Question: Hello, Dr. Moffat. When using white oak bark powder for pyorrhea, is it supposed to burn like hell? I’m extremely sensitive to everything, so I don’t know if I can’t tolerate it or if I have to suffer to get better. Sounds like you’ve had a lot of experience with this. I’d really appreciate your response. Other things I’ve tried, also burn, but not as much. Thanks M.T.
Answer: Dear M.T.: Gee, that doesn’t sound right at all. There must be something else wrong. Have you thought about scheduling a phone consult? Maybe we could hit it from another angle (perhaps homeopathics and/or cell salts) and maybe you are allergic to oak? Sounds like you have some work to do. I’d love to help. And what brand of oak bark are you using? Is it in powder form? Hmmmm. Denice
Question: Greetings from Canada, I came across an article you wrote on White Oak Bark and its healing effects for people with loose teeth or unhealthy gums. I was delighted to read about your inexpensive solution to my dental nightmare since I do have two loose front teeth (one upper, the other lower) and am currently so poor that I can not possibly see a dentist.
So, I bought the white oak bark, and faithfully applied it on my gums and around my loose teeth every night for over a month. Aside from the fact that the oak bark has visibly stained my teeth, I can see no other visible change to my loose teeth. (I mean to say no TIGHTENING effect). I am wondering whether it would be harmful to my teeth if I were to prolong this treatment for yet another month? Thanking you in advance. R.S.
Dear R.S.: I was under the impression that the White Oak Bark is astringent and would pull toxins out of the gums (which would make them tighter as a result). I would think that nutritional support for the bones, tendons, ligaments and connective tissue would be in order for your situation. We can help you with supplements there, but I would need to first evaluate what you are currently doing, taking, eating and your history as well to determine what the best supplements would be for you.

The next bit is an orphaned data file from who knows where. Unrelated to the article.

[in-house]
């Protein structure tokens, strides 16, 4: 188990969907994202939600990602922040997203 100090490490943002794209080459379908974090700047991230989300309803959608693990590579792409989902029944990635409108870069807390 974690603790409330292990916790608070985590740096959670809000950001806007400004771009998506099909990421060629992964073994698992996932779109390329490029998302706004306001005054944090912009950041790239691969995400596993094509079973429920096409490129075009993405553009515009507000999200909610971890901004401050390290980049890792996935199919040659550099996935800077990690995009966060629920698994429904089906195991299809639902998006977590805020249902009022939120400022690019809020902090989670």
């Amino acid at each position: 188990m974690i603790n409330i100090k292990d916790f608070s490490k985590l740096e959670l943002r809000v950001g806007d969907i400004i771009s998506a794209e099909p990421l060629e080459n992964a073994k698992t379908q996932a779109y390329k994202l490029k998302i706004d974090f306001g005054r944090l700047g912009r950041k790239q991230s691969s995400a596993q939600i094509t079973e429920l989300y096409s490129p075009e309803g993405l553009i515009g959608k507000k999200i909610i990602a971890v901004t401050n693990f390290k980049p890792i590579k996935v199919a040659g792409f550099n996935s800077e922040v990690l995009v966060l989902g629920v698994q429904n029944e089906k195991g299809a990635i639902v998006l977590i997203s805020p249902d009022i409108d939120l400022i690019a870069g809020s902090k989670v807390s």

I’m testing that you should not continue for another month with the White Oak Bark. Thanks for writing and I hope to hear from you soon if you feel inclined to make an appointment for a phone consultation. Denice
Hi Denice. Very good to hear from you! Things are good. Hope you are well, also. From your newsletters, it sounds like you do not have any spare time. I’m very impressed – you are doing lots of good things (but I never expected any less). No gum problems anymore – I used the white oak bark powder for about two weeks, and the problem areas cleared up completely. I’ll probably continue to use it a couple times a month as a preventative, although I have not used it for 6 months or more. Part of the problem was in the way I brushed my teeth. I was always making an initial thrust to my gums at the same place every day, and I came to realize that the first stroke was harder than the rest. That point was a little sore and sometimes would bleed after I started using an electric toothbrush. Now I have no problem at all after changing how I brush and using the white oak bark powder. I think the powder really helped my gums heal and strengthen. –Jim
Helpful Links and References:
- Read about Dr. Schulze at: http://www.curezone.com/schulze/herbal_dr_schulze_biography.html
- Dr. Christopher, Master Herbalist: http://www.herballegacy.com/